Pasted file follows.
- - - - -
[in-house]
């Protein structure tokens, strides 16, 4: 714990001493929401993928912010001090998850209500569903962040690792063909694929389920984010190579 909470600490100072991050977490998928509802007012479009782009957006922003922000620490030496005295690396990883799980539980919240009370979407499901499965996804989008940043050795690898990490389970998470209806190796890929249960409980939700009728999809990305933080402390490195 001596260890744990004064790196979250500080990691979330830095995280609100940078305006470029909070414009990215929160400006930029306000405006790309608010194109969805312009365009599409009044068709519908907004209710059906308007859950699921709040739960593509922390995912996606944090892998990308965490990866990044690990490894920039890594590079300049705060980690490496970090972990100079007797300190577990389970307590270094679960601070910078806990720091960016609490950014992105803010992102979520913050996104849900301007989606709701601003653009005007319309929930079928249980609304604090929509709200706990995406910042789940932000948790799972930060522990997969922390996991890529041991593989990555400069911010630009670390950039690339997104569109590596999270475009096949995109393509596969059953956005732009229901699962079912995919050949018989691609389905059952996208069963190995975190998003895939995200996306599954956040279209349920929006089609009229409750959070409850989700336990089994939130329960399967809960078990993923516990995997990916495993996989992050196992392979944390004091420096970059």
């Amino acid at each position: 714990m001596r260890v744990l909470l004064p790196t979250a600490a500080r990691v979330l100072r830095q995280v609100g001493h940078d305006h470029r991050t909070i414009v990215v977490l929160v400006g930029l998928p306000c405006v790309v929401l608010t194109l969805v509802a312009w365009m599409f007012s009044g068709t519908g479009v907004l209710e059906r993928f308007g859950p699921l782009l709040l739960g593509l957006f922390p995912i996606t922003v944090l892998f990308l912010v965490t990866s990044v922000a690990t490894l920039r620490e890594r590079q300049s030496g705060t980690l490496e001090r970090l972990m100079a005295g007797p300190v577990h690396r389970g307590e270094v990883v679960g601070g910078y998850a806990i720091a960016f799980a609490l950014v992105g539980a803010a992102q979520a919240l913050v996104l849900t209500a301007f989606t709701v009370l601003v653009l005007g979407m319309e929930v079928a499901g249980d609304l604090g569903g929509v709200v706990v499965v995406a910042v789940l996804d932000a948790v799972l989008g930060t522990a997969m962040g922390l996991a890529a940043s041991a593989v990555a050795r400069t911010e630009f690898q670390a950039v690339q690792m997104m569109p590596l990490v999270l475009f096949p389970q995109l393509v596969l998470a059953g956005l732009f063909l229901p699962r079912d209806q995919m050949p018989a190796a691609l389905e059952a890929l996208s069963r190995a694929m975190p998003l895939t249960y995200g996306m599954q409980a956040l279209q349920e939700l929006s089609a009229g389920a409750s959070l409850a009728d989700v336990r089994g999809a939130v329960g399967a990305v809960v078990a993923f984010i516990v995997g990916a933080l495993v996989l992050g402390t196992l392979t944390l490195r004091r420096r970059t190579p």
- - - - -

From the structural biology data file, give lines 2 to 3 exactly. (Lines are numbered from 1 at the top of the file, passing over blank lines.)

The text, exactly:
């Protein structure tokens, strides 16, 4: 714990001493929401993928912010001090998850209500569903962040690792063909694929389920984010190579 909470600490100072991050977490998928509802007012479009782009957006922003922000620490030496005295690396990883799980539980919240009370979407499901499965996804989008940043050795690898990490389970998470209806190796890929249960409980939700009728999809990305933080402390490195 001596260890744990004064790196979250500080990691979330830095995280609100940078305006470029909070414009990215929160400006930029306000405006790309608010194109969805312009365009599409009044068709519908907004209710059906308007859950699921709040739960593509922390995912996606944090892998990308965490990866990044690990490894920039890594590079300049705060980690490496970090972990100079007797300190577990389970307590270094679960601070910078806990720091960016609490950014992105803010992102979520913050996104849900301007989606709701601003653009005007319309929930079928249980609304604090929509709200706990995406910042789940932000948790799972930060522990997969922390996991890529041991593989990555400069911010630009670390950039690339997104569109590596999270475009096949995109393509596969059953956005732009229901699962079912995919050949018989691609389905059952996208069963190995975190998003895939995200996306599954956040279209349920929006089609009229409750959070409850989700336990089994939130329960399967809960078990993923516990995997990916495993996989992050196992392979944390004091420096970059």
């Amino acid at each position: 714990m001596r260890v744990l909470l004064p790196t979250a600490a500080r990691v979330l100072r830095q995280v609100g001493h940078d305006h470029r991050t909070i414009v990215v977490l929160v400006g930029l998928p306000c405006v790309v929401l608010t194109l969805v509802a312009w365009m599409f007012s009044g068709t519908g479009v907004l209710e059906r993928f308007g859950p699921l782009l709040l739960g593509l957006f922390p995912i996606t922003v944090l892998f990308l912010v965490t990866s990044v922000a690990t490894l920039r620490e890594r590079q300049s030496g705060t980690l490496e001090r970090l972990m100079a005295g007797p300190v577990h690396r389970g307590e270094v990883v679960g601070g910078y998850a806990i720091a960016f799980a609490l950014v992105g539980a803010a992102q979520a919240l913050v996104l849900t209500a301007f989606t709701v009370l601003v653009l005007g979407m319309e929930v079928a499901g249980d609304l604090g569903g929509v709200v706990v499965v995406a910042v789940l996804d932000a948790v799972l989008g930060t522990a997969m962040g922390l996991a890529a940043s041991a593989v990555a050795r400069t911010e630009f690898q670390a950039v690339q690792m997104m569109p590596l990490v999270l475009f096949p389970q995109l393509v596969l998470a059953g956005l732009f063909l229901p699962r079912d209806q995919m050949p018989a190796a691609l389905e059952a890929l996208s069963r190995a694929m975190p998003l895939t249960y995200g996306m599954q409980a956040l279209q349920e939700l929006s089609a009229g389920a409750s959070l409850a009728d989700v336990r089994g999809a939130v329960g399967a990305v809960v078990a993923f984010i516990v995997g990916a933080l495993v996989l992050g402390t196992l392979t944390l490195r004091r420096r970059t190579p």